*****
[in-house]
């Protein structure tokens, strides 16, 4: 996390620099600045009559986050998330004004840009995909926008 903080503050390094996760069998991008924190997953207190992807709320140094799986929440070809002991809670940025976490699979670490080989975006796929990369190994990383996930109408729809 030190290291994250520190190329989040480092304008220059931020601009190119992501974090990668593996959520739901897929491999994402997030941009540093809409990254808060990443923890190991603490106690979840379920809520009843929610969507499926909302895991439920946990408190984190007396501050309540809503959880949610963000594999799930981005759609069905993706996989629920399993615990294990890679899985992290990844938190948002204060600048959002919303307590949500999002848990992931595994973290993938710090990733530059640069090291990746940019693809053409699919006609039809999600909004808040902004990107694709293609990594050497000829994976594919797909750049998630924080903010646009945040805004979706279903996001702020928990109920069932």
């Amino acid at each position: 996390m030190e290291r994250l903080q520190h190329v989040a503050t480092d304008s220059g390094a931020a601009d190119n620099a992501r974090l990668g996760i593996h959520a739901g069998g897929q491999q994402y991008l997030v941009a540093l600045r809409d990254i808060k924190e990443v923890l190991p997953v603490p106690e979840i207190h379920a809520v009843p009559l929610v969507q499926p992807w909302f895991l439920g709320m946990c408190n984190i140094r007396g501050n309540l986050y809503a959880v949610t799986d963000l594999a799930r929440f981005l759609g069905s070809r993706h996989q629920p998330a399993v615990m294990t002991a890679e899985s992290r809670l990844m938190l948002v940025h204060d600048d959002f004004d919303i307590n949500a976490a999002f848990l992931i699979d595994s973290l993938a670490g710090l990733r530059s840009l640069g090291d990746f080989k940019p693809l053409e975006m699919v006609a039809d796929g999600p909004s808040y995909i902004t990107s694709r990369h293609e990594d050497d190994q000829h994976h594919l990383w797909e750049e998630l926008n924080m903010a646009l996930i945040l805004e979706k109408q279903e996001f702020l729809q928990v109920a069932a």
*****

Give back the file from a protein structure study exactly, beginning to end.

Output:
[in-house]
């Protein structure tokens, strides 16, 4: 996390620099600045009559986050998330004004840009995909926008 903080503050390094996760069998991008924190997953207190992807709320140094799986929440070809002991809670940025976490699979670490080989975006796929990369190994990383996930109408729809 030190290291994250520190190329989040480092304008220059931020601009190119992501974090990668593996959520739901897929491999994402997030941009540093809409990254808060990443923890190991603490106690979840379920809520009843929610969507499926909302895991439920946990408190984190007396501050309540809503959880949610963000594999799930981005759609069905993706996989629920399993615990294990890679899985992290990844938190948002204060600048959002919303307590949500999002848990992931595994973290993938710090990733530059640069090291990746940019693809053409699919006609039809999600909004808040902004990107694709293609990594050497000829994976594919797909750049998630924080903010646009945040805004979706279903996001702020928990109920069932």
């Amino acid at each position: 996390m030190e290291r994250l903080q520190h190329v989040a503050t480092d304008s220059g390094a931020a601009d190119n620099a992501r974090l990668g996760i593996h959520a739901g069998g897929q491999q994402y991008l997030v941009a540093l600045r809409d990254i808060k924190e990443v923890l190991p997953v603490p106690e979840i207190h379920a809520v009843p009559l929610v969507q499926p992807w909302f895991l439920g709320m946990c408190n984190i140094r007396g501050n309540l986050y809503a959880v949610t799986d963000l594999a799930r929440f981005l759609g069905s070809r993706h996989q629920p998330a399993v615990m294990t002991a890679e899985s992290r809670l990844m938190l948002v940025h204060d600048d959002f004004d919303i307590n949500a976490a999002f848990l992931i699979d595994s973290l993938a670490g710090l990733r530059s840009l640069g090291d990746f080989k940019p693809l053409e975006m699919v006609a039809d796929g999600p909004s808040y995909i902004t990107s694709r990369h293609e990594d050497d190994q000829h994976h594919l990383w797909e750049e998630l926008n924080m903010a646009l996930i945040l805004e979706k109408q279903e996001f702020l729809q928990v109920a069932a």